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Thomas M. Janusz, Jr. v. City of Chicago et al.

June 24, 2011


Name of Assigned Judge or Magistrate Judge John A. Nordberg Sitting Judge if Other than Assigned Judge



Defendants' motion for summary judgment [273] is denied in part and granted in part. The motion is denied as to the false arrest claim (Count XI), the vehicle search claim (Count XII), the conspiracy claim (Count V), the abuse of process claim (Count IV), and the malicious prosecution claim against defendants Lucas and George (Count III). The motion is granted on the apartment search claim (Count VII) but only as against defendant Liberti and granted on the malicious prosecution claim (Count III) but only as against defendants Mugavero-Lucas and Liberti. Plaintiff's motion for leave to file the Fourth Amended Complaint [324] instanter is granted.

O[ For further details see text below.] Docketing to mail notices.



Plaintiff Thomas Janusz was arrested on drug charges on December 6, 2001. The charges were later dropped after the state court judge found no probable cause for the arrest. Janusz then filed this case, asserting claims under § 1983 and state law for false arrest, abuse of process, conspiracy, and malicious prosecution. This case went through a long period of discovery in part because Janusz first tried a related civil case in state court against his employer. Now before the Court is defendants' summary judgment motion.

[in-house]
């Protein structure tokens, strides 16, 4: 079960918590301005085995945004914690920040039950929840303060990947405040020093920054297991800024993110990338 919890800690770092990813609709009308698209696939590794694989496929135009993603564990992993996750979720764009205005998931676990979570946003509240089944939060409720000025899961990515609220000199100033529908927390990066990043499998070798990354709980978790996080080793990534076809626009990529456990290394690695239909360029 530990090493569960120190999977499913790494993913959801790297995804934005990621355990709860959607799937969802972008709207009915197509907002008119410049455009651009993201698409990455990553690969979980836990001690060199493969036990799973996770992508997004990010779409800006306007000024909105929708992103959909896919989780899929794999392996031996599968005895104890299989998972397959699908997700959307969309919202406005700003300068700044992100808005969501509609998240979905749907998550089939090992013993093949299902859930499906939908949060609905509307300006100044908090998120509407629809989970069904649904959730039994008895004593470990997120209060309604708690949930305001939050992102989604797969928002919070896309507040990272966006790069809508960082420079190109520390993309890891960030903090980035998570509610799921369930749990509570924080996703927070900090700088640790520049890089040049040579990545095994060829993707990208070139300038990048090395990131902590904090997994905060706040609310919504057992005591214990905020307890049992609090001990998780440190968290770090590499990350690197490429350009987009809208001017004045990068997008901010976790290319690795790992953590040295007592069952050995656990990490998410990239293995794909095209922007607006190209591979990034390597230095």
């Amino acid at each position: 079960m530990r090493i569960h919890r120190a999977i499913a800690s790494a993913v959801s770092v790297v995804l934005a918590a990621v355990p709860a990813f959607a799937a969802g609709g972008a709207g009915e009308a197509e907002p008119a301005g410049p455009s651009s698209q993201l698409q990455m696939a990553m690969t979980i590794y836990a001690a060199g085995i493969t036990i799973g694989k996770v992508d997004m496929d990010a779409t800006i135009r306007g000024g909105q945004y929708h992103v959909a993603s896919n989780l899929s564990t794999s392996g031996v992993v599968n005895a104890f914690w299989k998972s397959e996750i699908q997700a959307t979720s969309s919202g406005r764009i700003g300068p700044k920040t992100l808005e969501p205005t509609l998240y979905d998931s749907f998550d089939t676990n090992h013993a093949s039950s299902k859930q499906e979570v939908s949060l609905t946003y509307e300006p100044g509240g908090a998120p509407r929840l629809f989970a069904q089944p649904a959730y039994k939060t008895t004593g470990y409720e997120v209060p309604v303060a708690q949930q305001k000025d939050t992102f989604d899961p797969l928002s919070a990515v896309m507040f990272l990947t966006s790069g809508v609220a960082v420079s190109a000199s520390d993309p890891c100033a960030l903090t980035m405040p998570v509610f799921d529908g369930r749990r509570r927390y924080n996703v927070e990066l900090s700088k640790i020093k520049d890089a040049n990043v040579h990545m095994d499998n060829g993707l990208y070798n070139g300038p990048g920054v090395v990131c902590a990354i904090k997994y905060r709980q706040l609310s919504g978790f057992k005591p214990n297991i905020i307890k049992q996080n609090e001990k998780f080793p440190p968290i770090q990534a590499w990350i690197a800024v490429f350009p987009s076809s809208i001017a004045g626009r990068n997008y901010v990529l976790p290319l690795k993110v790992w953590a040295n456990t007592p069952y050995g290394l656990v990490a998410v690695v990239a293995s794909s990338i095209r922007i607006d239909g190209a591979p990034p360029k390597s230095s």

Factual Background

In 1998, Janusz began working as a manager for two Chicago-based funeral homes owned by Keystone Illinois, Inc. ("Keystone"). Keystone purchased one of the homes from Anthony and Daniel Morizzo who signed non-competition agreements as part of the sale. (Plaintiff's Statement of Material Fact ("PF") 1.) While working for Keystone, Janusz claims to have found evidence suggesting the Morizzo brothers were violating their agreements. Based on these observations, Keystone filed a lawsuit against the Morizzo brothers in October 2001. Janusz was to be one of the key witnesses. At the time, Janusz told Keystone's CEO that he was worried the Morizzo brothers would retaliate against him.